Leaving The Comfort Zone

How to be more confident

The comfort zone is a weird and wonderful place. We’re happy and content and yet, without realising, we could be missing out on new opportunities and adventures.

In 2021, during a time of complete uncertainty, a kind gesture from a friend pushed me out of my comfort zone and I took a chance to create some new memories.

I’ve never been one for going to gigs or festivals. Certain phobias and the anxiety of having a stoma has always put me off the idea. However, last year I said, “stuff this” and attended my first “proper” gig. It was no Glastonbury, but to me it was “proper”. I don’t know if it was the 2 years of lockdowns or I was trying to recapture my lost youth, but it ended up being one of the best things I’ve ever done.

My friend Simon invited me to see Symphonica, A history of Drum and Bass” at Manchester Academy 2. In my youth I was a real Jungle/ Drum & Bass head, so this would be right up my street!

I was a bit hesitant as the idea of going to a gig and in the back of my mind I thought there was a chance it was going to get cancelled and I wouldn’t have to face my fears.

Sure enough, Lockdown part 2 came along, the gig was rescheduled, and I could breathe a sigh of relief.

6 months later, restrictions started to ease, and we were finally allowed to start going out.

I get a text from Simon, “don’t forget Symphonica next week!” ... safe to say, I had forgotten about Symphonica next week. The text was followed by a feeling of dread and then a thought, “JUST DO IT”.

After a week of convincing myself that everything would be fine. The day came and I made sure I had my support belt on and munched on marshmallows all day in the hope that anything I ate beforehand wasn’t going to pay me a visit during the evening.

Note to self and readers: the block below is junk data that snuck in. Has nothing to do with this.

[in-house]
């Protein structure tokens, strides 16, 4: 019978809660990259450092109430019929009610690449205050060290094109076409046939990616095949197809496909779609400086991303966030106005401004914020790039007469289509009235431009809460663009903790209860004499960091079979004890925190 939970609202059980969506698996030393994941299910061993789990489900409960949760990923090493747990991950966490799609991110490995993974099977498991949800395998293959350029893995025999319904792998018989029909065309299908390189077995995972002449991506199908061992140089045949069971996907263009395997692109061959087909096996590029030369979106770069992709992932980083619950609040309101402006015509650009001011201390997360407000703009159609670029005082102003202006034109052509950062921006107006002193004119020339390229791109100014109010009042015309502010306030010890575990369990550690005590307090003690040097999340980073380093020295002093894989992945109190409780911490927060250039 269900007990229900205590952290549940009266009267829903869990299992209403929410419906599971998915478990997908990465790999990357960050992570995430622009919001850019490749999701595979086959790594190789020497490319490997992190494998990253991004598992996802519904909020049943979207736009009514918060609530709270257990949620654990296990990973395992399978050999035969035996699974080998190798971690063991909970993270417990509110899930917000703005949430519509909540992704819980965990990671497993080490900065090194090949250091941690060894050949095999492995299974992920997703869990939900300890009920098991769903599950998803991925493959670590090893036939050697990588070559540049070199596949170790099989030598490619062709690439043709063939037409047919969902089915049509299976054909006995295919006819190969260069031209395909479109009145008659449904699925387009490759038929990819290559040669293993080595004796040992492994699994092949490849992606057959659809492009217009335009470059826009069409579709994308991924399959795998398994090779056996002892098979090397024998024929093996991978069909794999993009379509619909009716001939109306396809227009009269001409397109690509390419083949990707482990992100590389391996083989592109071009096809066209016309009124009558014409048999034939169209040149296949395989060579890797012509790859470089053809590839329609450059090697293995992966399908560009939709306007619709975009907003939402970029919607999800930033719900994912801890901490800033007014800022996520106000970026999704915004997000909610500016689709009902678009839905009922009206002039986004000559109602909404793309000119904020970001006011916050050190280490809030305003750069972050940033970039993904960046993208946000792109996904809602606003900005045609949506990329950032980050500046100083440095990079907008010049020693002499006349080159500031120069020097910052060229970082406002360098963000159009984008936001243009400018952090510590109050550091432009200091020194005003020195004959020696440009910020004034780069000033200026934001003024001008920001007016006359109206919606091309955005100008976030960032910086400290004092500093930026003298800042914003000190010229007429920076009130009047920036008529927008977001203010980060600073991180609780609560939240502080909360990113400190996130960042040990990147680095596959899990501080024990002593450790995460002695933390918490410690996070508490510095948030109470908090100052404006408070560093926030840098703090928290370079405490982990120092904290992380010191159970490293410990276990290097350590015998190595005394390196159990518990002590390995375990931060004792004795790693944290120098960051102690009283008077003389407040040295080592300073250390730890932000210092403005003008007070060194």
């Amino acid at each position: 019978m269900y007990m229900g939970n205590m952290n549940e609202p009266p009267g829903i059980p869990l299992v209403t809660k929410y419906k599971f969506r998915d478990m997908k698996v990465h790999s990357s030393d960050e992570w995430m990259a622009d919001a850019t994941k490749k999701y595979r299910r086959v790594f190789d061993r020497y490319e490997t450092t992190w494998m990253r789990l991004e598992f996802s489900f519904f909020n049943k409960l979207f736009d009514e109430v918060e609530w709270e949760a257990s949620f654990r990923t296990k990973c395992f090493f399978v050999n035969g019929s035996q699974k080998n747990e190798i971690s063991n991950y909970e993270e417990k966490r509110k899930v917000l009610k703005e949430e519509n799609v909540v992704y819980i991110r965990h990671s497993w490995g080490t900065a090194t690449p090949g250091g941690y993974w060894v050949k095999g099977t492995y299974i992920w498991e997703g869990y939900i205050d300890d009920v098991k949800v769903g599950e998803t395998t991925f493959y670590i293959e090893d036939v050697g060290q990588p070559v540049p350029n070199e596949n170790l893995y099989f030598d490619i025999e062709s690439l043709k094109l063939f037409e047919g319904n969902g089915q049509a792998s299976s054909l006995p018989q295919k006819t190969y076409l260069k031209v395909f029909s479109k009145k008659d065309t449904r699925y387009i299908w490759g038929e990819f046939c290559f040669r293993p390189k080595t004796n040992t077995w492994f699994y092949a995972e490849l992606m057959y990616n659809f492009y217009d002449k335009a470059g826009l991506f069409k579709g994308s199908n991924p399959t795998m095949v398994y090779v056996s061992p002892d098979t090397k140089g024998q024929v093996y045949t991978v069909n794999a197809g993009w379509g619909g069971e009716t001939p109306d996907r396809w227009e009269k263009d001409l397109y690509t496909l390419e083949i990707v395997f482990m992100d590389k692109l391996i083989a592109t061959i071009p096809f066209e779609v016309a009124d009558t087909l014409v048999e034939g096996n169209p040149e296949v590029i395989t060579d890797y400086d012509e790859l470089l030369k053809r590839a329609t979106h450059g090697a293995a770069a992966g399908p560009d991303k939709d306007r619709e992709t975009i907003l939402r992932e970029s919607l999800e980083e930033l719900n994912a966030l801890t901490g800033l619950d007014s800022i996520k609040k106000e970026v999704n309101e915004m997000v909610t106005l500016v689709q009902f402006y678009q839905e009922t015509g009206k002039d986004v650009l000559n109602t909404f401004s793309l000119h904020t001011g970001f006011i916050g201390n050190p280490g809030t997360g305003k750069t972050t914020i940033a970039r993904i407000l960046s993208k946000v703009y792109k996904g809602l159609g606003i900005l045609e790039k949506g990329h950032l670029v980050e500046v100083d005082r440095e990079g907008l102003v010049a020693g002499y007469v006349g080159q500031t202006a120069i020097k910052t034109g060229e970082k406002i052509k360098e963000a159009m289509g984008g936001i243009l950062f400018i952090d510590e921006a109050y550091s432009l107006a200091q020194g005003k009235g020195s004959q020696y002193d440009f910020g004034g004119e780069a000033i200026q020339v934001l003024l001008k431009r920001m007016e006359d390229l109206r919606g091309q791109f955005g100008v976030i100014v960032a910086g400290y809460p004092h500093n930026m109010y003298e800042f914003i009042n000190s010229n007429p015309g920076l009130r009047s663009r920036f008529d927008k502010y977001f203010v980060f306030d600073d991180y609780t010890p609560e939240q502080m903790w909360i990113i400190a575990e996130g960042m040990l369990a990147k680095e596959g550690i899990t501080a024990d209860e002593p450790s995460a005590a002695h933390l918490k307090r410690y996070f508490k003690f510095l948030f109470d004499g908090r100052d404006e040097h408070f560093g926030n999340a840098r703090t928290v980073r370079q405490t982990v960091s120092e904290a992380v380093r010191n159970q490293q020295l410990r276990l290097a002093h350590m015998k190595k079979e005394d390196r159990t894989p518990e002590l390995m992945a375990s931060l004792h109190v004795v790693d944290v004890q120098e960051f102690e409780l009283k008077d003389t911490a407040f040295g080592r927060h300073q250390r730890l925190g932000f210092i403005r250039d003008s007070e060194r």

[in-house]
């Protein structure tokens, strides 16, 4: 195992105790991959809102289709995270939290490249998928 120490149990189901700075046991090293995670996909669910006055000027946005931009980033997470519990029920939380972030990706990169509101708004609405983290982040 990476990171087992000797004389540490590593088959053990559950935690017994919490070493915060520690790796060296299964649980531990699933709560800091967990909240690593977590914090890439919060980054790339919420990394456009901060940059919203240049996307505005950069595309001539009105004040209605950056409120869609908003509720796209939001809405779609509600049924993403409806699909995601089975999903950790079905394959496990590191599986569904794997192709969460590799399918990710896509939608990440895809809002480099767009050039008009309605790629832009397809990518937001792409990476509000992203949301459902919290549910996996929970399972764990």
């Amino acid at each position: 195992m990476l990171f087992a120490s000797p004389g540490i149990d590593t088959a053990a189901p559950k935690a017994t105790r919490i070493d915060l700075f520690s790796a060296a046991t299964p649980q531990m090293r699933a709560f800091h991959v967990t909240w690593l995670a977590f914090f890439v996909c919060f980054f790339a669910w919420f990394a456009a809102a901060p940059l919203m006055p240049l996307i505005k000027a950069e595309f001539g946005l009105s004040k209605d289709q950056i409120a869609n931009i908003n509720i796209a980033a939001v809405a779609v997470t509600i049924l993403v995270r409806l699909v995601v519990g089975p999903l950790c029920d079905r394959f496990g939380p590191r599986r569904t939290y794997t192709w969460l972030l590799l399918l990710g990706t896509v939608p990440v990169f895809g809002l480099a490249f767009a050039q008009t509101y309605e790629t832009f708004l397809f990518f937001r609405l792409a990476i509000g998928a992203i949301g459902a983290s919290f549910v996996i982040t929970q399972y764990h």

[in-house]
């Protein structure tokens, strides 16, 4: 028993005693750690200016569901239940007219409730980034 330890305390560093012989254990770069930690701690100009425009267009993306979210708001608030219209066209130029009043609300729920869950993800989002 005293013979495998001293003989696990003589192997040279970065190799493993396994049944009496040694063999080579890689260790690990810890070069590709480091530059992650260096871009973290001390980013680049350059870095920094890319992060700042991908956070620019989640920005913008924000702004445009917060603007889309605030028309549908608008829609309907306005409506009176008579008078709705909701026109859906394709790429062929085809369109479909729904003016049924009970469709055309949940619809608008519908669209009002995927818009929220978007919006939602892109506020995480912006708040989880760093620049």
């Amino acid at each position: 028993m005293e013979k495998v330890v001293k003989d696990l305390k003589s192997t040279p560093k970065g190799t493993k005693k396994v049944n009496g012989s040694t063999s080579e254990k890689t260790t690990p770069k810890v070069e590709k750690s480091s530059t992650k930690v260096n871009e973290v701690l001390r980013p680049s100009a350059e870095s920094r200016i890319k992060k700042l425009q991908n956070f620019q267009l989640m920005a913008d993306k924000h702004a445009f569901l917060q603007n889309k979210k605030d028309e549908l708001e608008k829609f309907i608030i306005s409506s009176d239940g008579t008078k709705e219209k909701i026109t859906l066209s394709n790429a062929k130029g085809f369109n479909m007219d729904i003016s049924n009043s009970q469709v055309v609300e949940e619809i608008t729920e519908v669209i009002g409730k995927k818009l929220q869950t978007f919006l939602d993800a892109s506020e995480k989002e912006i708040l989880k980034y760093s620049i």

After a quick queue to get into the venue, proving we didn’t have covid and we’d been vaccinated, we were let in!

As we walk in, I start to case the joint for the toilets, just in case. I paid a visit to the loos to get out everything I could to maximise my time at the venue.

We placed ourselves furthest away from the exits, which in hindsight, had I needed to use the loo, was probably the worst choice. I must have felt so comfortable that I just didn’t give it a second thought.

The warmup act came on, the venue was gradually filling and my concerns about the rest of the night melted away. After a while, I suddenly realised that I was so distracted, I had totally forgotten about the fact that I could potentially sh*t myself on the dance floor at some point.

I found myself pressing my stomach, trying to gauge how my bag was doing and it seemed like the marshmallows were holding up.

The main act came on and played all of the tunes from my youth and I couldn’t help but start dance, something I never ever do.

As the event drew to a close, my stoma decided to wake up. The marshmallows couldn’t hold on any longer, meaning I now had to weigh up possibly trying to use the toilets with the rest of the venue or take a gamble and try to make it home.

I decided to see if I could make it home, I mean, it was only an hour, what could possibly go wrong? Sitting in the car with Simon, I’m trying to play it cool, but every 10 seconds, I’m feeling how much space I have in my bag, then adjusting clothing and support belts to try and get every last bit of space used before anything comes popping off.

We get to my house, and I jumped out of the car, trying to stop the impending disaster, however I wanted to make a point of thanking Simon and informing him of what a massive thing he had done for me. I still don’t think he knows, but I really pushed myself out of my comfort zone and it was an amazing night. So, Simon, if you’re reading this... thank you so much.

To some people, going to a gig is just another fun night out and not any sort of achievement, but to me, this was a test and I passed with flying colours!

So, will I now be out on the town every weekend? Probably not, no. But I know now that I need to pause for a moment before I say no.

Just remember... “Life begins at the end of your comfort zone”

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by Nick Axtell

Nick Axtell

About the author

Hi I'm Nick. Diagnosed with Crohn's in 2006, gained a Stoma in 2010 and Completion Proctectomy November 2015. I have a family with 2 girls and a somewhat unusual sense of humour, which I hope will come across in my blogs. I am trying to live my life to the fullest and not let my stoma get in the way.

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